Like my father’s life, this house had been a source of major frustration for him.  He was a fine craftsman–an artist, really–and his sense of perfection drove him to tear everything down to the studs.  Not satisfied with a respectable veneer, my Dad struggled hard with life.  The answers which brought comfort to most men did nothing for him.  Making a living, owning fine things, being a popular person–none of these were his top priorities.  Sometimes his own lack of material ambition bothered him.  I could see that as I walked through his house for the last time.  He had short motivational notes taped to the mirror and the refrigerator.  For the first time I finally understood how hard he had to work at life–things most would take for granted didn’t come easily to my father.

After spending time in his bedroom, looking at his stacks of books and a vase of dried lavendar, I wandered into the kitchen.  The counters were covered with sawdust and tools.  On a chair, I saw his backpack–the same one he used to bring with him when he stayed overnight at my house.  Unzipping it, I pulled out a towel and noticed a book packed in between his folded clothes and shaving kit.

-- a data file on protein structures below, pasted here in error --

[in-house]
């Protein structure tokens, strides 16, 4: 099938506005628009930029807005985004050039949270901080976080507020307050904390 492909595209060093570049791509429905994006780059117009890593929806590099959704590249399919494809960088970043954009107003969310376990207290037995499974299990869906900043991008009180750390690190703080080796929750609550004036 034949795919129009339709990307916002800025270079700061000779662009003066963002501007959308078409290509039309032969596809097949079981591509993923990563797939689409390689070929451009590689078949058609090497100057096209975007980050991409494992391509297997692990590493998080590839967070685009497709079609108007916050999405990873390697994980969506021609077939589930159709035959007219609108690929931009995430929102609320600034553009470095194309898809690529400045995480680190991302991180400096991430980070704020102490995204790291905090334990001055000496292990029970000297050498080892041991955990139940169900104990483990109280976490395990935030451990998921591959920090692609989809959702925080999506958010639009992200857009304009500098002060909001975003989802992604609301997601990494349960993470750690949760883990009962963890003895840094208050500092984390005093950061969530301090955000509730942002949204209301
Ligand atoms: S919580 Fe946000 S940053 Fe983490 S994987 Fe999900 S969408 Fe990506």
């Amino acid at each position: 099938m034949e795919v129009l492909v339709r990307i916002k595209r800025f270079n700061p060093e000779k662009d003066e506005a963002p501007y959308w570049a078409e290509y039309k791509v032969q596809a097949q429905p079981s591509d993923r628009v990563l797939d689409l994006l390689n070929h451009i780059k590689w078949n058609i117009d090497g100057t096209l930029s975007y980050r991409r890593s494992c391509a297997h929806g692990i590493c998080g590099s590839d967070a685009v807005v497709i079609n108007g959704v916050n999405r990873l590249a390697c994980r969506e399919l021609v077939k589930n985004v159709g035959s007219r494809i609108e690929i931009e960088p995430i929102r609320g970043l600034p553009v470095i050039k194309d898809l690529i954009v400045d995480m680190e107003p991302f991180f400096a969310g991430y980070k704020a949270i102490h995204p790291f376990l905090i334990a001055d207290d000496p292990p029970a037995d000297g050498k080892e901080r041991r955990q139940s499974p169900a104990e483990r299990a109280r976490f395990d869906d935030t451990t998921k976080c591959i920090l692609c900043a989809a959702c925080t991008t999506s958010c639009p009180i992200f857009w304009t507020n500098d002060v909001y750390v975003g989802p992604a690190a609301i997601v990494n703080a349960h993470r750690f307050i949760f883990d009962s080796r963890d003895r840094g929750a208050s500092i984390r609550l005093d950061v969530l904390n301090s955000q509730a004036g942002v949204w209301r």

I tugged it free and turned it over.  Farewell Summer lay there in my hands.  I took a deep breath and straightened up.  For just a moment sure I felt Dad’s arm around my shoulders, I let the tears fall where they may.  How absolutely fitting was it that he and I shared this book?  The last one he ever read spoke of life’s beauty, of acceptance, of inevitable change and of death.

One year later, I write these words filled with gratitude for the many lessons my father taught during our time together.  Like seeds dormant until their time has come, these realizations continue to sprout in surprising ways.